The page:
Emma Varvaloucas (EV): Sure. So we’re gonna be talking to Ebenezer Obadare, who’s the Douglas Dillon Senior Fellow for Africa Studies at the Council on Foreign Relations. And before joining the Council on Foreign Relations, he was a professor of sociology at the University of Kansas, Lawrence. He’s also a senior fellow at New York University School of Professional Studies Center for Global Affairs, and a fellow at the University of South Africa’s Institute of Theology. So I am very excited to talk to Ebenezer about the Nigerian presidential elections and all things Sub-Saharan Africa.

ZK: Ebenezer Obadare, thank you so much for joining us for this-

Ebenezer Obadare (EO): Thank you.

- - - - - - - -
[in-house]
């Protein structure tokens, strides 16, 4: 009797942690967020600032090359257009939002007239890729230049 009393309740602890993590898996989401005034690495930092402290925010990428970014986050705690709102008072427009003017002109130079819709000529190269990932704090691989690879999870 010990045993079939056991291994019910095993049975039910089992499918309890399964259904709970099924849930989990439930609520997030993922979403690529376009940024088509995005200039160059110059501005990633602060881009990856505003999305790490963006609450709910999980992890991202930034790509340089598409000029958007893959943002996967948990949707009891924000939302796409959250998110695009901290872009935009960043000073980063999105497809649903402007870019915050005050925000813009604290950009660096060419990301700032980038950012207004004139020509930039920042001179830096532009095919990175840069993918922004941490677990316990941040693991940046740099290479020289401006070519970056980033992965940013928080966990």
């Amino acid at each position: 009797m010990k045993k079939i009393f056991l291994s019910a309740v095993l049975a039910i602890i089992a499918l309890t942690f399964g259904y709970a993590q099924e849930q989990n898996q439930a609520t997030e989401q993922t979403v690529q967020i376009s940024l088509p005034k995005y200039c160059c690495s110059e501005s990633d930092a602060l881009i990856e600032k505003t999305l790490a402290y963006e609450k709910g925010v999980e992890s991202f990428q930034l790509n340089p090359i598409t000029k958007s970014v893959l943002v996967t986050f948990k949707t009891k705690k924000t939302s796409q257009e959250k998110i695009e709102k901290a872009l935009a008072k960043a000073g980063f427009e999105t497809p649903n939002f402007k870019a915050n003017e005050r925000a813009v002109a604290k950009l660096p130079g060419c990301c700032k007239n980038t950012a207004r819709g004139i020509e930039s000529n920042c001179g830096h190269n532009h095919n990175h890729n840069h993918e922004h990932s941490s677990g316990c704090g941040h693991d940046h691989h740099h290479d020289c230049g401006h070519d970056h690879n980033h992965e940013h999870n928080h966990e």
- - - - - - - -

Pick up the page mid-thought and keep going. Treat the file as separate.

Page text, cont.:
ZK: -conversation. You know, we haven’t really looked as much at Africa, although as our conversations have ranged from Latin America to Asia to the United States to Europe, you know, every now and then there’s probably a mention there of things going on in Africa without any real attention paid or focus on, which is probably emblematic of what most people in the West do about Africa, which is there’s an occasional reference every now and then, there’s a piece of news. Sometimes there’s a kind of, you know, reference to usually in the negative, like things are bad in Country X, but at least they’re not as bad as in a swath of Sub-Saharan African countries. The only exceptions that I can think about that in the past 10 years is an increasing attention that China has paid to African nations largely as part of their own initiative to build coalitions that are separate from the United States in particular, and also very different set of foreign policies to really simply invest in resource extraction in multiple countries and not involve themselves at all in governance and reform and all the things that Western aid has traditionally been tied to. Right? We’ll give you money, but you have to become more democratic. We’ll give you money, but you have to change the way you run your country economically. And the Chinese have been much more like, we’ll give you money, you send us whatever it is we’re investing in, and we’ll leave you alone. And that’s been, you know, a much more popular approach, all things being equal. Anyway, so let’s talk first about the Nigerian elections, ’cause you are certainly an expert on that, have written a lot about that. Nigeria is the largest country in Sub-Saharan Africa. It’s the largest country in Africa by population, and I think probably the wealthiest by GDP just in terms of oil revenues. But it’s also probably one of the more dysfunctional countries. I mean, in a neighborhood where there’s a lot of competition for most dysfunctional. The United States, by the way, gets a shoutout for most dysfunctional as well. So I’m not singling out Africa here. What do you make of the elections? I know that’s an incredibly broad question, but I think for a lot of people might have been aware that there were elections held, maybe they were aware that there was a third party or a third candidate in Obi who seemed to have the reformer mantra, oh my God, this is gonna be a brave new world and the youth of Nigeria are gonna sweep in a new breath of fresh air, or at least that was some of the press, and of course, that didn’t happen.